City charter amendment would replace it with a Department of Public Safety and Violence Prevention
Black Visions and Reclaim the Block have led efforts to dismantle the Minneapolis Police Department and replace it with community-based public safety measures. Here’s what their organizers say you need to know about next steps and how to stay engaged. Continue reading →
The President of the U.S. Conference of Catholic Bishops said most police officers “carry out their duties with honor”
In the wake of George Floyd’s murder, the anger over long-standing problems with police brutality has boiled over to the streets. It’s put the question of the police’s role in society squarely on the front burner. Some are pushing to abolish the police altogether.
In this deeply moral moment, religious communities are weighing in, issuing statements on Floyd’s murder.
Faith communities have played an important role in civil rights movements. Their voices could be powerful in pushing for greater police accountability. This blog will follow how they engage in this important work in the coming months.
What follows is a summary of some of the initial statements on Floyd’s murder, including links and short excerpts. For those of you who are part of one of these faith communities, this is an opportunity to push them to follow through on their commitments and then some.
This list is based on an Internet search and may not be complete. Please post links to statements we missed in the comment section below.
A veto-proof majority of the Minneapolis City Council has committed to dismantle and defund the Minneapolis Police Department, according to stories in MPR, the Star Tribune, CNN and other news outlets.
In New York City, Mayor Bill DeBlasio is proposing to shift some police funding to social services, with the idea that such funding will do more to promote public safety than funding the tradition police force. Congressional Democrats have proposed the Justice in Policing Act of 2020 which “would ban chokeholds, establish a national database to track police misconduct and prohibit certain no-knock warrants, among other initiatives,” the Washington Post reports.
The Minneapolis Police Department has become a toxic brand, and rightfully so.
The Minneapolis Park and Recreation Board, the Minneapolis Public Schools, the University of Minnesota, the Walker Art Center and other organizations have cut ties with the Minneapolis Police Department following George Floyd’s murder at the hands of Minneapolis police officers. (Floyd had allegedly tried to pass a fake $20 bill, a nonviolent crime.)
Key unions around the state are calling on Lt. Bob Kroll, president of the Police Officers Association of Minneapolis, to resign over his handling of Floyd’s murder, his history of inflammatory statements, and his antagonism towards communities of color. Continue reading →
Many organizations have released statements of grief, sadness and calls for justice in response to George Floyd’s death at the hands of Minneapolis police. The following comes from Rev. Curtiss DeYoung, CEO of the Minnesota Council of Churches.
(Full disclosure, Healing Minnesota Stories is an initiative of the Minnesota Council of Churches.)
Under the heading: “How long, O Lord,” DeYoung calls on faith leaders to press for systemic changes in policing in Minnesota. He calls faith leaders to push for the arrest and prosecution of the officer who knelt on Floyd’s neck until he died, and the arrest and prosecution of the three officers who stood nearby and failed to come to George’s aid. Continue reading →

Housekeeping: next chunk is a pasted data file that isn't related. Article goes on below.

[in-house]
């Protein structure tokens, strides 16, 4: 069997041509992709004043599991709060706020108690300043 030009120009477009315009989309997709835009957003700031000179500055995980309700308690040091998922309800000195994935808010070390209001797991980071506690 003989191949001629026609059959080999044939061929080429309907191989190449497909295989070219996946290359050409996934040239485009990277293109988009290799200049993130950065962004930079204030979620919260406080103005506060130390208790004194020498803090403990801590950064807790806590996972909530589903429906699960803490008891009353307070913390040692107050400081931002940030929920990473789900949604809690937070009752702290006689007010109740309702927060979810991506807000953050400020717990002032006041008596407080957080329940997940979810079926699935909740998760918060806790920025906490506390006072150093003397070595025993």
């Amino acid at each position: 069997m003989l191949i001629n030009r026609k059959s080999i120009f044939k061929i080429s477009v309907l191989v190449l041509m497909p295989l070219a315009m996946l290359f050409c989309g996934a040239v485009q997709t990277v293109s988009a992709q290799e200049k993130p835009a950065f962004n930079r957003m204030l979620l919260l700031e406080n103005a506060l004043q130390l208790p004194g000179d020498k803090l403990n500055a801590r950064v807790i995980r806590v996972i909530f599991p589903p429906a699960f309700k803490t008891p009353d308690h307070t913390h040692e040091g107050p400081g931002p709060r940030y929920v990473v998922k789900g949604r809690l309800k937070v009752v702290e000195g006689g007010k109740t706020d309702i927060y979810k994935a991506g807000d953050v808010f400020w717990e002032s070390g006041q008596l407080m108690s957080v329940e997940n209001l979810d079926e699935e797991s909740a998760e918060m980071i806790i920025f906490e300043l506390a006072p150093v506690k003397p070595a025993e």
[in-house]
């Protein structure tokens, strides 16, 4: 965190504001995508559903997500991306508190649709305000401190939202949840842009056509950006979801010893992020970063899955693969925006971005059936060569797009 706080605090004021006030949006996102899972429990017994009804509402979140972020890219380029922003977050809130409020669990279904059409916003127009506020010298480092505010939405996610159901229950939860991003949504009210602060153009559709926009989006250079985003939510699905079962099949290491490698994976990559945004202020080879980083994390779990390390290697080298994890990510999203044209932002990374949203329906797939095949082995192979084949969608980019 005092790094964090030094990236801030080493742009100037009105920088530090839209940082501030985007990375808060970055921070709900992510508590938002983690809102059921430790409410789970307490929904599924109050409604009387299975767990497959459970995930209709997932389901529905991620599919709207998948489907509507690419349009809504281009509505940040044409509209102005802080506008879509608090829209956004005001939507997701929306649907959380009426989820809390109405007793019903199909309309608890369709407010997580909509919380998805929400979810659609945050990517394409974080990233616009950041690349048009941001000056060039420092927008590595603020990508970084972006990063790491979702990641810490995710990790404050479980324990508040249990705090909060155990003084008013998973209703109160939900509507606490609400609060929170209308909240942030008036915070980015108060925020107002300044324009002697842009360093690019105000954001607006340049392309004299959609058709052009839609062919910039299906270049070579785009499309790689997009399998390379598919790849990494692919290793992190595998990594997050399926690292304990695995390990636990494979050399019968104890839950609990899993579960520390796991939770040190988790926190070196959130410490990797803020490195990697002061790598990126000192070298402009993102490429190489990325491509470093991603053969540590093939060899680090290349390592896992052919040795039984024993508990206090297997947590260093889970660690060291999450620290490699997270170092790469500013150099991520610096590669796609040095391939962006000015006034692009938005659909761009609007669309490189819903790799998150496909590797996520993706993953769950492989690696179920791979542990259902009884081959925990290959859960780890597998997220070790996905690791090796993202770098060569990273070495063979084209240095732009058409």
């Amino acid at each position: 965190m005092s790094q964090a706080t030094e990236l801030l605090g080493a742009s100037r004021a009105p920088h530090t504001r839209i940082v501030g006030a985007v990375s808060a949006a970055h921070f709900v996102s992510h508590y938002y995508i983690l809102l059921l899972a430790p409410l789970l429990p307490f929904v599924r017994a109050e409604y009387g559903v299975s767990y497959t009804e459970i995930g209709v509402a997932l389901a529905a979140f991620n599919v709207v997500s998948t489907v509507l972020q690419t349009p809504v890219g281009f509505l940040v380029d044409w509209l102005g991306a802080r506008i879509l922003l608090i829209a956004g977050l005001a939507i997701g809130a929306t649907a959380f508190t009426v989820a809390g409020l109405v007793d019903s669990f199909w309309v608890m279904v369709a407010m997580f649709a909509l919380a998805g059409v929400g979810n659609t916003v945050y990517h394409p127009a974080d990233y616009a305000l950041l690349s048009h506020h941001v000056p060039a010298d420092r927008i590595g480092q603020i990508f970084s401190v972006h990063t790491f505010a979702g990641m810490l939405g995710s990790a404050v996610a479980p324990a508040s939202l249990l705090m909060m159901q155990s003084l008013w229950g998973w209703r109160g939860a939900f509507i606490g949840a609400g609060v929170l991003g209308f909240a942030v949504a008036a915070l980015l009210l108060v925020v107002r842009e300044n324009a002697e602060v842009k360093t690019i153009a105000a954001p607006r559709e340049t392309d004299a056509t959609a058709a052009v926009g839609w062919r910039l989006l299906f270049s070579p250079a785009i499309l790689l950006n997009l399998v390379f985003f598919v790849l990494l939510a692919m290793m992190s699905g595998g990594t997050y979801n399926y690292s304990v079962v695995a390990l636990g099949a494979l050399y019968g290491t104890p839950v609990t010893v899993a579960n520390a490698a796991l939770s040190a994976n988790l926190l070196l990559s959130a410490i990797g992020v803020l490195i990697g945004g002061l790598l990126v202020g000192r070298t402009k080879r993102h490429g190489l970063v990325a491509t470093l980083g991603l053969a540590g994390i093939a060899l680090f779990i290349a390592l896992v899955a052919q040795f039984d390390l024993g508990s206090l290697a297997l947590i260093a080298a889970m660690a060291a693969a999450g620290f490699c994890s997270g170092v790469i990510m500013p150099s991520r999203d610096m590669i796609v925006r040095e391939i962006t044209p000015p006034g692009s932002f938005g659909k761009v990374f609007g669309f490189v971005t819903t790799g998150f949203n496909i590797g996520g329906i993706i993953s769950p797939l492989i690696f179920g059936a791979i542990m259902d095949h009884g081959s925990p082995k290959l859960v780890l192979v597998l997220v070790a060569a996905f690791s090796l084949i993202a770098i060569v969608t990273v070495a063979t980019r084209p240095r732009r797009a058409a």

The unfolding protests against the Minneapolis Police Department over the death of George Floyd aren’t about the actions of one rogue cop but about a department culture where it seems officers are unable to challenge a peer when that peer’s actions clearly violate police procedure and basic human decency.
As I write this blog, the unrest is getting worse. Police are using tear gas and rubber bullets. Some protestors are throwing things at police. Some were even vandalizing local businesses. I’m sure that conflict will draw most of the media coverage. The focus in this blog will be on the roots of community anger.
Floyd was on the ground in handcuffs while Officer Derek Chauvin kneeled on his neck. Floyd cried for help. None of the other three officers on the scene did anything to intervene. By the time Floyd was moved to the ambulance, he was “unresponsive and without a pulse,” the Star Tribune reports. The three officers’ disturbing indifference and silence to Floyd’s pleas speak volumes to many in the community who already mistrust the police.
And while Floyd’s death is the latest flash point between Minneapolis police and the community, these protests are about a whole lot more. Continue reading →
A black man suspected of forgery died during an arrest Monday at East 38th Street and Chicago Avenue in South Minneapolis Monday.
The man was on the ground, on his stomach, hands handcuffed behind his back, wedged against the tire of the patrol car, with a police officer kneeling on his neck, according to the blog News Day. “I can’t breath,” the man told police.
The Minneapolis Police said the man, thought to be in his 40s, resisted arrest. They are referring to the man’s death as a “medical incident.”
There’s a protest scheduled at 5 p.m. today at 38th and Chicago in Minneapolis. People are asked to wear masks. Organizers plan to chalk off 6-foot spacing marks for social distancing.
[Update: The city of Minneapolis has fired four officers involved in this incident. Star Tribune story here. Washington Post story here.]